We were 1st introduced to the Snowflake during our 1st Grand Seiko Roadshow back in 2010. At the time, we had only seen pictures of the model and never had the watch hands on. Master watchmaker from Shinshu Watch Studio, Junya Kamijo, was in store building a Grand Seiko Diver. We noticed on his wrist the pure white dial and asked him to show off the beautiful timepiece. He did not speak very much english, so he had another gentleman from Japan (Kosuke “Reggie” Kiryu) explain how the piece had acquired the nickname “Snowflake” at the factory. The watches inspiration was, in fact, the winters of the Suwa Nagano region of Japan (where Shinshu watch studio was located). The dial resembled the snow fall in Suwa. Since it is in central Japan, with less humidity, the snowfall is light and airy and leaves snowdrift patterns as also seen in the alps surrounding. The titanium case is to make it as light as a snowflake, and blue second hand and text is to give it the cold feel. There was much pride in this piece and since one of the top Spring Drive watchmakers considered it his favorite, it was hard for the rest of us not to. Ever since then, I had been drawn to this piece and decided it was a must to have in my collection. Apparently, I was not the only one.
In my experience, my Snowflake has managed to maintain only gaining 1 second every seven weeks or so. It has been this way since I purchased it well over a year ago. There has been no change in its 72 hour power reserve, still maintaining perfectly. The most incredible part as that there has been no love lost since I first purchased the piece. I still find myself staring at its mesmerizing gliding of the second hand, as well as the beauty of the dial and finish on the case and bracelet. The “honeymoon period” of this watch has not gone away, nor do I think it will.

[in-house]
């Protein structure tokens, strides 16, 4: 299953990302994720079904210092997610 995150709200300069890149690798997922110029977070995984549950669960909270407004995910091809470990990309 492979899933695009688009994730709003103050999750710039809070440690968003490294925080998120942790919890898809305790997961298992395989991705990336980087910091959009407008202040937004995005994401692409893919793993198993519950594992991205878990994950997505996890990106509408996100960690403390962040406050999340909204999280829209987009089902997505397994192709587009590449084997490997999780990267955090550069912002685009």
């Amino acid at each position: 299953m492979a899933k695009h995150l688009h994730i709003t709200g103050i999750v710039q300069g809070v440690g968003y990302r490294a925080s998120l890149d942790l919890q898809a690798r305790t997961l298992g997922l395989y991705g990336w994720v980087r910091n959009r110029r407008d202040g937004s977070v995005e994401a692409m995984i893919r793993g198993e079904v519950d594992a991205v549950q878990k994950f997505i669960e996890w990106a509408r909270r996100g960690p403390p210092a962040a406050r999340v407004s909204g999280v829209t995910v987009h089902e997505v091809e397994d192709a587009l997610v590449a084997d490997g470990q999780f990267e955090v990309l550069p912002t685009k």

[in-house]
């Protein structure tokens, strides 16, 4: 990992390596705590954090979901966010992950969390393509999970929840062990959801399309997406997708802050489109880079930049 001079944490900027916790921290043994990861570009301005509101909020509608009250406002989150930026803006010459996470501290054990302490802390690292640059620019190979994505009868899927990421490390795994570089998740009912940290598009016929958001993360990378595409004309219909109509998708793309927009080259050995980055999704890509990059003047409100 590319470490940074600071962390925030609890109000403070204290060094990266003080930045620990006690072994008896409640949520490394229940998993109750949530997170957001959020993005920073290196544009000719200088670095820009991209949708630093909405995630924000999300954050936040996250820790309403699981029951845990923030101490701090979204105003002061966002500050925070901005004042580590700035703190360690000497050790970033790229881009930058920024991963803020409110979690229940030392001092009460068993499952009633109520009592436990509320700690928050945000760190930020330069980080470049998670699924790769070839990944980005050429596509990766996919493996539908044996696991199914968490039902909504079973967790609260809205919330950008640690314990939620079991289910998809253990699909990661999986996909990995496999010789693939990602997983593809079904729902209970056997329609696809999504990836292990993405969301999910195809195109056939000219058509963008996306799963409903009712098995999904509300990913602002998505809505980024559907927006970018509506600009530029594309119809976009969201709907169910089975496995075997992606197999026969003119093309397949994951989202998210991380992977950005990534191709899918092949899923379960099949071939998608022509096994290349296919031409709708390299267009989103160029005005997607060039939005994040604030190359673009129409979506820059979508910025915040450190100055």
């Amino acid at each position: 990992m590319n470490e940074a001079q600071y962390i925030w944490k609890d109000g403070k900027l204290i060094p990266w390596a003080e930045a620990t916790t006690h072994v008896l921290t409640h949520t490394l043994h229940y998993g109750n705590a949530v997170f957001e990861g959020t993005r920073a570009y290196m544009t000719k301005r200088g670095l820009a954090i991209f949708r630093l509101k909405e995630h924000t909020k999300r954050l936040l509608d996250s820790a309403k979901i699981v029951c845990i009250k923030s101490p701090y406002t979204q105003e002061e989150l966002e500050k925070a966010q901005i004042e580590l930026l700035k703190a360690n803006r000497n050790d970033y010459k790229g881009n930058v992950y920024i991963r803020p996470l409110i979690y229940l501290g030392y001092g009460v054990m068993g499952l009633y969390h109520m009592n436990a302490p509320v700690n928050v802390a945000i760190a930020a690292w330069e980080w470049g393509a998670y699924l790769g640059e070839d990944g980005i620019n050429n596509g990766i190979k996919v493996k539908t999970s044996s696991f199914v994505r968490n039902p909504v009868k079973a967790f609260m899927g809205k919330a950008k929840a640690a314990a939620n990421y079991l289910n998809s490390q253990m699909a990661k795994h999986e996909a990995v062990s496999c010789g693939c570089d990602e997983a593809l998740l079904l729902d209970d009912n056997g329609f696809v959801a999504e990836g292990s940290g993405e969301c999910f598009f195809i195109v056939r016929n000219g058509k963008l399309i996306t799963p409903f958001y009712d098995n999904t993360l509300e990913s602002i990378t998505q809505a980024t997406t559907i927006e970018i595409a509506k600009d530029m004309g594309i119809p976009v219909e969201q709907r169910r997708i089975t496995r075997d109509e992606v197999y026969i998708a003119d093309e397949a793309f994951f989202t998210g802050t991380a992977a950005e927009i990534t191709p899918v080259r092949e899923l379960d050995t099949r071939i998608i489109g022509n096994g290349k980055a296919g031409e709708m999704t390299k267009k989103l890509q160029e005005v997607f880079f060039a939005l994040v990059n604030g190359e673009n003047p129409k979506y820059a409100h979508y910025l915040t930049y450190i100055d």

As a brief overview of the watch itself, it is a 41mm proprietary Seiko alloy of titanium, that is not only lightweight, but also has an incredible finish allowed by this alloy. The Zaratsu katana blade polishing technique is incredibly impressive and comes to a mirror finish. It is highly unusual to see titanium in this quality of finish. The 9R65 Spring Drive movement utilized is truly unique and extremely high quality. The uni-directional flow of Spring Drive is something incredibly unique, and something no one else in the industry has achieved. At its new MSRP of only $6,300, it is truly an amazing value.
With the popularity of the Snowflake SBGA011, a new, very special Snowflake has emerged. The Grand Seiko Spring Drive Snowflake Special has officially been announced, and will be delivering exclusively to Arizona Fine Time in the US towards the end of August.
Only one each of the SBGA089 18kt White Gold, SBGA090 18kt Yellow Gold, and SBGA092 18kt Rose Gold will be coming stateside, and AZFT is extremely proud to have all 3 exclusive. These new 39mm case with black leather straps will have a very special attribute never before seen in the US market. The Spring Drive 9R15 movement is an even higher accuracy rating than typical Spring Drive at only +/- 10 seconds a month deviation. The quartz crystals utilized in the Tri-Synchro Regulator have been specially aged, tested and hand picked to ensure the highest quality. Since there are very few of these crystals available, this model will be extremely limited availability. To show the uniqueness of this piece, Seiko has an 18kt gold GS medallion on the rotor of the 9R15, which will be visible through the exhibition case back.
If you are interested in reserving one of the 18kt Snowflakes, highly recommend acting fast. Due to the recent price decrease, these will be the least expensive 18kt gold pieces to ever hit the US market. Please feel free to call us at 1-800-486-3996 with any questions or check out AZ Fine Time to see more.
Thanks for reading!
See our video review below…
See more pictures below…